So what are these brands doing to gain market share? Sponsorship is a core strategy for many of these brands. Huawei hopes its tie-up with Arsenal will boost awareness of the brand in the UK. It had a 0.9 per cent share of the UK smartphone market in November, according to comScore, putting it 9th in the rankings behind brands including Samsung, Apple and BlackBerry. That is also well behind its global share, which Strategy Analytics estimates at 5 per cent in the third quarter.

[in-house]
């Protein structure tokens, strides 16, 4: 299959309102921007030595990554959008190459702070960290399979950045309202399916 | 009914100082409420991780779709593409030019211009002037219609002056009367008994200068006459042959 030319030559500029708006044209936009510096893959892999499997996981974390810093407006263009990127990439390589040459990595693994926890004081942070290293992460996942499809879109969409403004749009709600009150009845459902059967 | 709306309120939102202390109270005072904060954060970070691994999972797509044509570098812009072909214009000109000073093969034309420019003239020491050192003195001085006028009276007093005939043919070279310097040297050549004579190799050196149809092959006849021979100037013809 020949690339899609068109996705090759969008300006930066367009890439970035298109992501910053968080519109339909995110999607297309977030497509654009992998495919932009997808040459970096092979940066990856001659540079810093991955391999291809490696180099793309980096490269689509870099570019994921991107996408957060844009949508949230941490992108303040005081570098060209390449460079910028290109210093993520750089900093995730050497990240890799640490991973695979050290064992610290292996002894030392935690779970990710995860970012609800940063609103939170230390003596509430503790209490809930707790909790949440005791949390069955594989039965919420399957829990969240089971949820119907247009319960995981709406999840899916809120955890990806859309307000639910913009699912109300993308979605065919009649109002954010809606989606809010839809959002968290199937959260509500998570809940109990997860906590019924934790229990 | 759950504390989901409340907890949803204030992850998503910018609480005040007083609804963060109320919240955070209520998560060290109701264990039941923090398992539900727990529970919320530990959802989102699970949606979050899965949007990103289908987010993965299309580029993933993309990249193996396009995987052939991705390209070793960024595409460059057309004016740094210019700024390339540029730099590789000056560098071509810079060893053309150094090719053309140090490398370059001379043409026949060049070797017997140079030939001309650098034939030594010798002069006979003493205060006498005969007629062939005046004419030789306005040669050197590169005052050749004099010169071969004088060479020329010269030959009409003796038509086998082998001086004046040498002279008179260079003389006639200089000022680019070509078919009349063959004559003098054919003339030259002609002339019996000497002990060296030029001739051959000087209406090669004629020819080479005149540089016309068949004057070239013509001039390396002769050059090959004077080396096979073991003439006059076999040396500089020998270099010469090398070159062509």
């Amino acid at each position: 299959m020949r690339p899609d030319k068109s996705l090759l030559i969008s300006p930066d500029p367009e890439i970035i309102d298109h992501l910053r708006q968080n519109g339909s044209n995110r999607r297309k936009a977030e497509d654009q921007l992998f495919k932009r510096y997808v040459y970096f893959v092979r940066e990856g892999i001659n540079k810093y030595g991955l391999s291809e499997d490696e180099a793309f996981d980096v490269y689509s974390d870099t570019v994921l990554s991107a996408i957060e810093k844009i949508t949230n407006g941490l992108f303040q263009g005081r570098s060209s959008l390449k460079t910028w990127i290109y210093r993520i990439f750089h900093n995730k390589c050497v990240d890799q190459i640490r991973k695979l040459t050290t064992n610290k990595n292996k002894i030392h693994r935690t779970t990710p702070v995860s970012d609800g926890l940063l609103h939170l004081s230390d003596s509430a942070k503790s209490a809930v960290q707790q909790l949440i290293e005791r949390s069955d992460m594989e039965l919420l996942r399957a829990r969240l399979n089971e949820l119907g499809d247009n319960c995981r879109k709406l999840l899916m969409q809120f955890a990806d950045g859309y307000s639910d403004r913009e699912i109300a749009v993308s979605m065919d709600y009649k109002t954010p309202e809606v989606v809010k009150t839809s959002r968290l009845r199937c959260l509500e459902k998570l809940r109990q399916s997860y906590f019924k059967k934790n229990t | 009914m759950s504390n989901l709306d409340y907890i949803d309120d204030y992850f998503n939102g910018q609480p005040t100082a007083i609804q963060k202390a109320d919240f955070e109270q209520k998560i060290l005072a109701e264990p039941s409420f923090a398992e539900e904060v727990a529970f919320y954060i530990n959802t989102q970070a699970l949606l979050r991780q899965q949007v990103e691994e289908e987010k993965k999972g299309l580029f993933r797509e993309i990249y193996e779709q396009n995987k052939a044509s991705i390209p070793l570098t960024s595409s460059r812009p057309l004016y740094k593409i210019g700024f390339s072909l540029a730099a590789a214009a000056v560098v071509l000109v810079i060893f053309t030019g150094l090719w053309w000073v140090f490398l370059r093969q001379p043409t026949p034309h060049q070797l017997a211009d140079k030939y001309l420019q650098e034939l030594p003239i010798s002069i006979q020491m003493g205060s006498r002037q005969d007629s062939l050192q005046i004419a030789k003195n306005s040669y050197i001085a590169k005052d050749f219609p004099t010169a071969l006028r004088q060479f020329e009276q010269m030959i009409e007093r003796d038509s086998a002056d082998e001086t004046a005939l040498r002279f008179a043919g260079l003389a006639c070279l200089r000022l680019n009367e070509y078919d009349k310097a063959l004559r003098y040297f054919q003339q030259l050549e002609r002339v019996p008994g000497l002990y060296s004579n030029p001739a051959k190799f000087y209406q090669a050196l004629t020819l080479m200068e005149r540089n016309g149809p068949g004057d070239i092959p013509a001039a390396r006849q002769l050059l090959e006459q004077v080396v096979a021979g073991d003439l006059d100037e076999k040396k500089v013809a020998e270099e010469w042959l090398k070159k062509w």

Then, there are the beloved celebrity endorsements that catch many an eye. However, it remains unclear whether they have helped some of these ailing tech businesses. HTC had been struggling, but hoped that its signing of Iron Man star, Robert Downey, Jr., last year for a two-year deal could turn things around. In picking a big-name actor to not only front its campaign, but also help shape it, HTC is following a well-trodden path; however, the endorsement has failed to attract at a high level as its net income fell by more than 90 per cent last quarter.